To isolate the relevant RNF4 ubiquitylated target proteins I had proposed using pull-down purifications with the N-terminal fragment of RAP80, which contains tandem SUMO Interaction Motifs (SIMs) and Ubiquitin Interaction Motifs (UIMs). This fragment has been found to bind hybrid SUMO-UB chains with 80-fold higher affinity than either SUMO or UB chains alone. The idea behind the experiment was based on the published observation that RNF4 was critical for the recruitment of RAP80 and BRCA1 to sites of DNA damage. Using antibodies against RAP80 and BRCA1 we followed their recruitment to sites of DNA damage induced by laser lines and marked by yH2Ax. However, we found that in the absence of RNF4, RAP80 and BRCA1 are still recruited and co-localise with yH2Ax at sites of DNA damage, indicating that RNF4 activity is not strictly necessary for RAP80 binding. This suggests that our RAP80 pull-down experiments comparing wild type and RNF4 null cells would not identify RNF4 relevant substrates. In the absence of RNF4, it is possible that alternative factors gain access to the DNA lesion to enable back-up repair pathways. For example another STUbL may take over the synthesis of hybrid chains at sites of damage or it may be that hybrid chains are not absolutely required for the recruitment of the RAP80/BRCA1 complex. We have however confirmed that RAP80 and BRCA1 complexes do show greater preference for binding polySUMO2-polyUB chains over K63-poly UB, polySUMO2-mono UB, or polySUMO2. Furthermore, if we immunoprecipitate RAP80 and then treat with SUMO proteases we see loss of high molecular weight ubiquitin conjugates suggesting that RAP80 does interact with SUMOylation-dependent ubiquitin conjugates. Therefore the RAP80-resin we generated may be capable of identifying proteins modified with hybrid chains. However, unfortunately, they will not be solely RNF4 dependent substrates.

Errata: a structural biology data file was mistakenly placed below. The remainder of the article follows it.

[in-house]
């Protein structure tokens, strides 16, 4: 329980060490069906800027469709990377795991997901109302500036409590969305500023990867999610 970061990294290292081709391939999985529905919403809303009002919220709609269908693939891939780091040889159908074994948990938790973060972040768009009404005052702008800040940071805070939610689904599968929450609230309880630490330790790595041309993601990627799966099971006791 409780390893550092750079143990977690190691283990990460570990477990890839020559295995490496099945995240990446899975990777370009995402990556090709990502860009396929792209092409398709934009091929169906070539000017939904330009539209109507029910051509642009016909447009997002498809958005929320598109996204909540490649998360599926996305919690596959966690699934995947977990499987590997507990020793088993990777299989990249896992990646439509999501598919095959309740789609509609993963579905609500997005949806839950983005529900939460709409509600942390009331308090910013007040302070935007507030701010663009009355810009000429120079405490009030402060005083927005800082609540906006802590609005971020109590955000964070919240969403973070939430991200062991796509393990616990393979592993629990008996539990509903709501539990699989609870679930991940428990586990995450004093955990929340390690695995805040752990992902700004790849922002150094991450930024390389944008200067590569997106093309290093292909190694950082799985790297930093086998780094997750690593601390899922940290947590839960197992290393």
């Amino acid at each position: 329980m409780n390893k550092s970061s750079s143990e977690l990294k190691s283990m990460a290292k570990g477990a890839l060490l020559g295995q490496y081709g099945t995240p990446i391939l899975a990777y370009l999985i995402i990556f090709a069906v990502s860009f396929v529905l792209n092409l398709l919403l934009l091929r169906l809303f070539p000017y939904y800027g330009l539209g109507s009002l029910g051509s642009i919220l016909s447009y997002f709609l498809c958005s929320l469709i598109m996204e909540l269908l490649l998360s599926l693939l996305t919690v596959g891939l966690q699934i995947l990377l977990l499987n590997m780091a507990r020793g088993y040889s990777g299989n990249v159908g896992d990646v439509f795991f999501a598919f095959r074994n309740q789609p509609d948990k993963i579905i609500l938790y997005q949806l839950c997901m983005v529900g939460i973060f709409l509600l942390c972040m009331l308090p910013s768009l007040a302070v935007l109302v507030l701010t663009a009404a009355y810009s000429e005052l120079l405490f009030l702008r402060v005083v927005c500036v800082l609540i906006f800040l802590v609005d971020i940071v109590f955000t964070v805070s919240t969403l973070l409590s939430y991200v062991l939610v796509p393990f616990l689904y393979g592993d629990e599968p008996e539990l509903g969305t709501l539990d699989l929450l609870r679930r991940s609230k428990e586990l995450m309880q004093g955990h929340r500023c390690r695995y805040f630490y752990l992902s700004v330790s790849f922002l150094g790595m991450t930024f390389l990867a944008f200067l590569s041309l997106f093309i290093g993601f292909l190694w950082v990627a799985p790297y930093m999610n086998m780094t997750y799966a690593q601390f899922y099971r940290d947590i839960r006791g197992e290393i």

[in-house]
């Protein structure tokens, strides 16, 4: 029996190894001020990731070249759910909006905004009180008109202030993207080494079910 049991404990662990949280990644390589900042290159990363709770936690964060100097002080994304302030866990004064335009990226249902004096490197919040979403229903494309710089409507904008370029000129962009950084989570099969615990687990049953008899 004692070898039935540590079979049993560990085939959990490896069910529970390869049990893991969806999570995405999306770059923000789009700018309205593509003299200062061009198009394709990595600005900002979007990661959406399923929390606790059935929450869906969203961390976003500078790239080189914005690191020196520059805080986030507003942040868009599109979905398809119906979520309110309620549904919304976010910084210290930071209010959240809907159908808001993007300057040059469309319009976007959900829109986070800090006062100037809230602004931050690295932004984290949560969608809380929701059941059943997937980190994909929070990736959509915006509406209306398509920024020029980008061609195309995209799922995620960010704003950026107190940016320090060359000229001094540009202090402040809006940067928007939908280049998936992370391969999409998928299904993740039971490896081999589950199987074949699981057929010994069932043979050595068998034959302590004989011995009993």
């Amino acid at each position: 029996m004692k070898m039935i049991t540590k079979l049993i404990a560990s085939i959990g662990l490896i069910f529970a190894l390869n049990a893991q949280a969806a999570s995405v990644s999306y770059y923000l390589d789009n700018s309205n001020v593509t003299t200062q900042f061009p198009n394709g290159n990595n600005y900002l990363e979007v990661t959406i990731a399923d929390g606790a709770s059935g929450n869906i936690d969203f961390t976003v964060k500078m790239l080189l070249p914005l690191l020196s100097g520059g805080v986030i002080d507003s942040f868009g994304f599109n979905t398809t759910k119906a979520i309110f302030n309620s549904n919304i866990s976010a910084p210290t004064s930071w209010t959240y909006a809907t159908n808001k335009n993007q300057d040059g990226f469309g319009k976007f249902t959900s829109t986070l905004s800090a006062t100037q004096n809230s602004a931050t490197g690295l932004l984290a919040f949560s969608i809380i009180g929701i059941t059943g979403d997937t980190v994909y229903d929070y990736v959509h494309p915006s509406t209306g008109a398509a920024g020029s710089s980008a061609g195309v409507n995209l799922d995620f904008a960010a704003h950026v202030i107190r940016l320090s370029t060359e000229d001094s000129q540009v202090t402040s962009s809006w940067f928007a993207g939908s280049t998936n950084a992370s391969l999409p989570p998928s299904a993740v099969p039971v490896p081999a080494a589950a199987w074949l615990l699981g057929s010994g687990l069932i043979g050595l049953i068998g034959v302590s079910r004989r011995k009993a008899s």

The original plan was that proteins identified through RAP-80 mediated pull-down would be further studied to test whether they were recruited to and required for the repair of distinct DNA lesions. As we have been unable to identify RNF4-dependent substrates this has not been possible. We had additionally aimed to create reporter assays to follow DNA repair. One such novel DNA repair reporter involved monitoring repair of protein-DNA adducts using the Flp-nick assay. The Flp-nick system is based on the expression of a mutant FLP recombinase which initiates cleavage at a unique FRT site but which cannot complete its reaction cycle, leaving the FLP protein remaining covalently bound to the DNA adjacent to a single-strand DNA nick. This is a very unique DNA lesion that mimics the damage caused by the anti-cancer drug camptothecin (CPT). Importantly, this would only be relevant to study if RNF4 depleted cells are themselves sensitive to CPT. However, we have found that RNF4 null cells are not sensitive to CPT.
Our work has highlighted unexpected complexity in the involvement of RNF4 in DNA repair. The role of RNF4 is likely influenced by other DNA damage signalling pathways such as p53. In the absence of RNF4, other STUbLs may take over the synthesis of hybrid SUMO-UB chains at sites of damage. Finally the relative sensitivity of RNF4 to distinct types of DNA damage (very sensitive to HU but not CPT) may point to a specific role for RNF4 in replication fork stability, which we are currently investigating. Indeed, replication stress can induce DNA damage and genome stability, sometimes resulting in cancer and premature aging. If we uncover the role of RNF4 in DNA replication it could aid our understanding of the connection between replication stress and disease.